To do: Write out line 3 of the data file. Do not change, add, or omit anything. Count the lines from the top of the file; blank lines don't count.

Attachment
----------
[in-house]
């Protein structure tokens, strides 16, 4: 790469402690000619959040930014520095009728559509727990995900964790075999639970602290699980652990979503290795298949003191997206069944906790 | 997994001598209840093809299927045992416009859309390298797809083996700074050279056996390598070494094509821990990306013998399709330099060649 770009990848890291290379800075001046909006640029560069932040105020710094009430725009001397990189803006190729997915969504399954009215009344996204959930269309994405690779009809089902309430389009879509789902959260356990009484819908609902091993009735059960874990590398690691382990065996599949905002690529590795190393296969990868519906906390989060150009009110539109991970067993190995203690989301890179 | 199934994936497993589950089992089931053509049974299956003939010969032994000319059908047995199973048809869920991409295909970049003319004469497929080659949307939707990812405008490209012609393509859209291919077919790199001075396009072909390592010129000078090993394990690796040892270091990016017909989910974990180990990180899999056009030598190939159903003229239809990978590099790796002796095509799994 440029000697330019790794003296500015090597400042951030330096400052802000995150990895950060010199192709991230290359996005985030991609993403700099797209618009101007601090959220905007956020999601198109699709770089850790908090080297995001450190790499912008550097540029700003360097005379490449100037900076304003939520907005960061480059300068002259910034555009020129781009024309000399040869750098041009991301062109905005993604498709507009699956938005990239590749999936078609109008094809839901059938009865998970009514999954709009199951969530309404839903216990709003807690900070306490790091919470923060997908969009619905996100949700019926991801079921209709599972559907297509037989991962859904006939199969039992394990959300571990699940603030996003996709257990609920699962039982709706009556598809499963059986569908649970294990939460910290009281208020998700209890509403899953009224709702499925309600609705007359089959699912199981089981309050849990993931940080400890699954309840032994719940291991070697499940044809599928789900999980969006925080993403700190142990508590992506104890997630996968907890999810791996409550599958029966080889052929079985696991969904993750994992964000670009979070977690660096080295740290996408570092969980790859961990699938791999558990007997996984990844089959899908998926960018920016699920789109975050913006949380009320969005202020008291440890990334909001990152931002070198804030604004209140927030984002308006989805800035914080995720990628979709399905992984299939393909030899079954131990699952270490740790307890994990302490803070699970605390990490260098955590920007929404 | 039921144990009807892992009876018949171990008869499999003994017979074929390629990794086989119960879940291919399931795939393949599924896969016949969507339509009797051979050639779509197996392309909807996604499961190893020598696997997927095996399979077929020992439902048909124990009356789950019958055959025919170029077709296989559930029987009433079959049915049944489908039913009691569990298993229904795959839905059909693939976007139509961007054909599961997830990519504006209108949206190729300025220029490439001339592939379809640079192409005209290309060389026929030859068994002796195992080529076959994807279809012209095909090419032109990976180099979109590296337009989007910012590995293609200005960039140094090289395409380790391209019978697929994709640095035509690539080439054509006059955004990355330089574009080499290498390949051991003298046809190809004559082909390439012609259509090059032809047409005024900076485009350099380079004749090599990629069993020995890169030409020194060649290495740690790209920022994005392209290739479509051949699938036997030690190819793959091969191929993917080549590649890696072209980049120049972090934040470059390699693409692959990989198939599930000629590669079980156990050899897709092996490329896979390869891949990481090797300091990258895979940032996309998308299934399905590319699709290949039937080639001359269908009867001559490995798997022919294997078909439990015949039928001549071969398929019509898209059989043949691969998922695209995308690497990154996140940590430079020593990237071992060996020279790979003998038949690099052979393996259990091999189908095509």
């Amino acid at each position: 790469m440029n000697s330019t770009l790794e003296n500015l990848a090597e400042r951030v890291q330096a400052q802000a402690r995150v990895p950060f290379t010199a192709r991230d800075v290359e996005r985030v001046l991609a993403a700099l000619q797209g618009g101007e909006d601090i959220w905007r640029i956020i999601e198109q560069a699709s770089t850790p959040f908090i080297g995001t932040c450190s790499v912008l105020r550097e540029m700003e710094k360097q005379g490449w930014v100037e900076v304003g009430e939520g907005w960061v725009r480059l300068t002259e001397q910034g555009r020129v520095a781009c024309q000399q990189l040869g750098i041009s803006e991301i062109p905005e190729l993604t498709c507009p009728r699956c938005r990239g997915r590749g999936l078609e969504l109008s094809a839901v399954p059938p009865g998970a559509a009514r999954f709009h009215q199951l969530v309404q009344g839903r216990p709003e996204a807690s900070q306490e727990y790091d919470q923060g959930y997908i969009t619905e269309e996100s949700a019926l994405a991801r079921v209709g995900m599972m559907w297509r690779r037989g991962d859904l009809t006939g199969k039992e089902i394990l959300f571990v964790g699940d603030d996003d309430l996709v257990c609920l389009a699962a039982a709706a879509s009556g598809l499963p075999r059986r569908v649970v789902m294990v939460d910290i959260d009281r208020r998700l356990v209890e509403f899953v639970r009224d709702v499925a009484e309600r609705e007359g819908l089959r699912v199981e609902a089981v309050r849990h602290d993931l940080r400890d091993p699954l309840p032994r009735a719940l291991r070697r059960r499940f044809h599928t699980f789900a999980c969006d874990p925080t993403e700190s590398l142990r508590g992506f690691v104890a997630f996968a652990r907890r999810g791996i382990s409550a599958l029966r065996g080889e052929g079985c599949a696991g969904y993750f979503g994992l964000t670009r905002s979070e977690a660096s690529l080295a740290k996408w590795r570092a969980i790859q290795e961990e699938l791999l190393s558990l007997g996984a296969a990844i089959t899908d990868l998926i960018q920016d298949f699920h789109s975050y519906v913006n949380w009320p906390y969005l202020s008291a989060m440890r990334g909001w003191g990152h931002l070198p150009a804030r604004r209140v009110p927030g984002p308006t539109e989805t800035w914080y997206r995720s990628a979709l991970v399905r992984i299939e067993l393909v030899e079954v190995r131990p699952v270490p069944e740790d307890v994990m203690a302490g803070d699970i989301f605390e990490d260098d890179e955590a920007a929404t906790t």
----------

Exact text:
């Amino acid at each position: 790469m440029n000697s330019t770009l790794e003296n500015l990848a090597e400042r951030v890291q330096a400052q802000a402690r995150v990895p950060f290379t010199a192709r991230d800075v290359e996005r985030v001046l991609a993403a700099l000619q797209g618009g101007e909006d601090i959220w905007r640029i956020i999601e198109q560069a699709s770089t850790p959040f908090i080297g995001t932040c450190s790499v912008l105020r550097e540029m700003e710094k360097q005379g490449w930014v100037e900076v304003g009430e939520g907005w960061v725009r480059l300068t002259e001397q910034g555009r020129v520095a781009c024309q000399q990189l040869g750098i041009s803006e991301i062109p905005e190729l993604t498709c507009p009728r699956c938005r990239g997915r590749g999936l078609e969504l109008s094809a839901v399954p059938p009865g998970a559509a009514r999954f709009h009215q199951l969530v309404q009344g839903r216990p709003e996204a807690s900070q306490e727990y790091d919470q923060g959930y997908i969009t619905e269309e996100s949700a019926l994405a991801r079921v209709g995900m599972m559907w297509r690779r037989g991962d859904l009809t006939g199969k039992e089902i394990l959300f571990v964790g699940d603030d996003d309430l996709v257990c609920l389009a699962a039982a709706a879509s009556g598809l499963p075999r059986r569908v649970v789902m294990v939460d910290i959260d009281r208020r998700l356990v209890e509403f899953v639970r009224d709702v499925a009484e309600r609705e007359g819908l089959r699912v199981e609902a089981v309050r849990h602290d993931l940080r400890d091993p699954l309840p032994r009735a719940l291991r070697r059960r499940f044809h599928t699980f789900a999980c969006d874990p925080t993403e700190s590398l142990r508590g992506f690691v104890a997630f996968a652990r907890r999810g791996i382990s409550a599958l029966r065996g080889e052929g079985c599949a696991g969904y993750f979503g994992l964000t670009r905002s979070e977690a660096s690529l080295a740290k996408w590795r570092a969980i790859q290795e961990e699938l791999l190393s558990l007997g996984a296969a990844i089959t899908d990868l998926i960018q920016d298949f699920h789109s975050y519906v913006n949380w009320p906390y969005l202020s008291a989060m440890r990334g909001w003191g990152h931002l070198p150009a804030r604004r209140v009110p927030g984002p308006t539109e989805t800035w914080y997206r995720s990628a979709l991970v399905r992984i299939e067993l393909v030899e079954v190995r131990p699952v270490p069944e740790d307890v994990m203690a302490g803070d699970i989301f605390e990490d260098d890179e955590a920007a929404t906790t």